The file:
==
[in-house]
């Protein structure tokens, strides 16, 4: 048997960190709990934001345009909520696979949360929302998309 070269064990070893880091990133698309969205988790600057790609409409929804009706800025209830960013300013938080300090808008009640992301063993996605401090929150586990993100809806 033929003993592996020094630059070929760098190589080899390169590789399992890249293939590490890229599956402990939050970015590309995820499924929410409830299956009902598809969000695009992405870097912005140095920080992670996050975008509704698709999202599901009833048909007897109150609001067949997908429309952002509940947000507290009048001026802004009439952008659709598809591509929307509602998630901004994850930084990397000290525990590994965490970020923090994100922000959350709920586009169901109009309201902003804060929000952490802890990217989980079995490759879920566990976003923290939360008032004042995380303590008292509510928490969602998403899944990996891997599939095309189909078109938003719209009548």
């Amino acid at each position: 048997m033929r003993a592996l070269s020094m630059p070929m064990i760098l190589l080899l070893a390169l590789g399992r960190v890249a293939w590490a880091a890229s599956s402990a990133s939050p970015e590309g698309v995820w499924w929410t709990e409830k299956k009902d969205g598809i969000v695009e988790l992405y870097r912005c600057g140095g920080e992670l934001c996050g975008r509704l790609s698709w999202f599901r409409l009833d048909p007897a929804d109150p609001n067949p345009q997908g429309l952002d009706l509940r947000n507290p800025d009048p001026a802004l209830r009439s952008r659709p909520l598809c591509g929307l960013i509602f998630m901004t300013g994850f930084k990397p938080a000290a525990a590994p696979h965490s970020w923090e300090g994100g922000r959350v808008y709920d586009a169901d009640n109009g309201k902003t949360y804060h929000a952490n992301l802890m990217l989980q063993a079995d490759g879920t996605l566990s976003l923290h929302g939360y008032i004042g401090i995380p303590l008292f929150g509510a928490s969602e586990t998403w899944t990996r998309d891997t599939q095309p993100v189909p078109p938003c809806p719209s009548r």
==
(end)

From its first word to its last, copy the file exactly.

[in-house]
């Protein structure tokens, strides 16, 4: 048997960190709990934001345009909520696979949360929302998309 070269064990070893880091990133698309969205988790600057790609409409929804009706800025209830960013300013938080300090808008009640992301063993996605401090929150586990993100809806 033929003993592996020094630059070929760098190589080899390169590789399992890249293939590490890229599956402990939050970015590309995820499924929410409830299956009902598809969000695009992405870097912005140095920080992670996050975008509704698709999202599901009833048909007897109150609001067949997908429309952002509940947000507290009048001026802004009439952008659709598809591509929307509602998630901004994850930084990397000290525990590994965490970020923090994100922000959350709920586009169901109009309201902003804060929000952490802890990217989980079995490759879920566990976003923290939360008032004042995380303590008292509510928490969602998403899944990996891997599939095309189909078109938003719209009548």
């Amino acid at each position: 048997m033929r003993a592996l070269s020094m630059p070929m064990i760098l190589l080899l070893a390169l590789g399992r960190v890249a293939w590490a880091a890229s599956s402990a990133s939050p970015e590309g698309v995820w499924w929410t709990e409830k299956k009902d969205g598809i969000v695009e988790l992405y870097r912005c600057g140095g920080e992670l934001c996050g975008r509704l790609s698709w999202f599901r409409l009833d048909p007897a929804d109150p609001n067949p345009q997908g429309l952002d009706l509940r947000n507290p800025d009048p001026a802004l209830r009439s952008r659709p909520l598809c591509g929307l960013i509602f998630m901004t300013g994850f930084k990397p938080a000290a525990a590994p696979h965490s970020w923090e300090g994100g922000r959350v808008y709920d586009a169901d009640n109009g309201k902003t949360y804060h929000a952490n992301l802890m990217l989980q063993a079995d490759g879920t996605l566990s976003l923290h929302g939360y008032i004042g401090i995380p303590l008292f929150g509510a928490s969602e586990t998403w899944t990996r998309d891997t599939q095309p993100v189909p078109p938003c809806p719209s009548r």